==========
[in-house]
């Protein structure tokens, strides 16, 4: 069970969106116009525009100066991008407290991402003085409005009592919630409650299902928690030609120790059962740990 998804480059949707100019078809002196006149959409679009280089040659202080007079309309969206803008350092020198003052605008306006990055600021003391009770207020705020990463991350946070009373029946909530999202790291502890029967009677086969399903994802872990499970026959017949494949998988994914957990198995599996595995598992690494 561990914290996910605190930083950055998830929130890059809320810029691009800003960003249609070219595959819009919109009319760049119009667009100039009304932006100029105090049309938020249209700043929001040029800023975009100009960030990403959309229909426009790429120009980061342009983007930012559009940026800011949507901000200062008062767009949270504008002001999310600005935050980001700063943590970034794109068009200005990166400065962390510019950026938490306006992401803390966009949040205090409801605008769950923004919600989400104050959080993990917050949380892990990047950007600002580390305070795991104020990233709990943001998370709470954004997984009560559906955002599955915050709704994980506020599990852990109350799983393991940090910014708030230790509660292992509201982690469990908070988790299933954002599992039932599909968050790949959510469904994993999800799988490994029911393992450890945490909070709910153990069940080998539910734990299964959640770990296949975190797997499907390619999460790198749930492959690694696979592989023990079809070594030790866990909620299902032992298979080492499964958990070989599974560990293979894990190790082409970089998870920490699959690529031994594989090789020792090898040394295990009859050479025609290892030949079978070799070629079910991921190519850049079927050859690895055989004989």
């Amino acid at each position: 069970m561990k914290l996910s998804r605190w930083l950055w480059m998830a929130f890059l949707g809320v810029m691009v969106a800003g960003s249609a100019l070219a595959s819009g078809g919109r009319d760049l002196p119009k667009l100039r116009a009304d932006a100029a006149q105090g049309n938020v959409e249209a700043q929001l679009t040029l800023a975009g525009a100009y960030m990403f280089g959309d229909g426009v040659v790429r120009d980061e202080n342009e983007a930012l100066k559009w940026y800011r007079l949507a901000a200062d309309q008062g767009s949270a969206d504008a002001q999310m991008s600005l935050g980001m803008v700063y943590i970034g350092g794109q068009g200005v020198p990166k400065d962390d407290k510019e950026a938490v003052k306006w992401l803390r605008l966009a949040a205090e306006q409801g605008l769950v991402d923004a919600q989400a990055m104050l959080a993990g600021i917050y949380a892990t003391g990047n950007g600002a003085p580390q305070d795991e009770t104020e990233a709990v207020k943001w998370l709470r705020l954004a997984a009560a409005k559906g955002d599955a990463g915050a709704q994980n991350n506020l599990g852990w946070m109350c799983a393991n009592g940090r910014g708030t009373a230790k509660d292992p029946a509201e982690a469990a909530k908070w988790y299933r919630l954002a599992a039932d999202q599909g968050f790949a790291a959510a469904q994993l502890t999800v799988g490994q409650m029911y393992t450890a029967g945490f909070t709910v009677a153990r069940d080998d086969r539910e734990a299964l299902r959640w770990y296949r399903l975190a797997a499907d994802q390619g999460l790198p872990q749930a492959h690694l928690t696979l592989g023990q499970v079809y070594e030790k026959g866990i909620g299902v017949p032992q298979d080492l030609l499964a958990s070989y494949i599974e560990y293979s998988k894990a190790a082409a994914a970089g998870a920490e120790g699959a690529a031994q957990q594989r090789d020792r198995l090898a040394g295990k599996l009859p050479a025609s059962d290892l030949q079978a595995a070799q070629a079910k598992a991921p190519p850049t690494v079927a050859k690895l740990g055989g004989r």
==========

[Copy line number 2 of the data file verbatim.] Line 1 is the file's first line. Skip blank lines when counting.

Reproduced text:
């Protein structure tokens, strides 16, 4: 069970969106116009525009100066991008407290991402003085409005009592919630409650299902928690030609120790059962740990 998804480059949707100019078809002196006149959409679009280089040659202080007079309309969206803008350092020198003052605008306006990055600021003391009770207020705020990463991350946070009373029946909530999202790291502890029967009677086969399903994802872990499970026959017949494949998988994914957990198995599996595995598992690494 561990914290996910605190930083950055998830929130890059809320810029691009800003960003249609070219595959819009919109009319760049119009667009100039009304932006100029105090049309938020249209700043929001040029800023975009100009960030990403959309229909426009790429120009980061342009983007930012559009940026800011949507901000200062008062767009949270504008002001999310600005935050980001700063943590970034794109068009200005990166400065962390510019950026938490306006992401803390966009949040205090409801605008769950923004919600989400104050959080993990917050949380892990990047950007600002580390305070795991104020990233709990943001998370709470954004997984009560559906955002599955915050709704994980506020599990852990109350799983393991940090910014708030230790509660292992509201982690469990908070988790299933954002599992039932599909968050790949959510469904994993999800799988490994029911393992450890945490909070709910153990069940080998539910734990299964959640770990296949975190797997499907390619999460790198749930492959690694696979592989023990079809070594030790866990909620299902032992298979080492499964958990070989599974560990293979894990190790082409970089998870920490699959690529031994594989090789020792090898040394295990009859050479025609290892030949079978070799070629079910991921190519850049079927050859690895055989004989």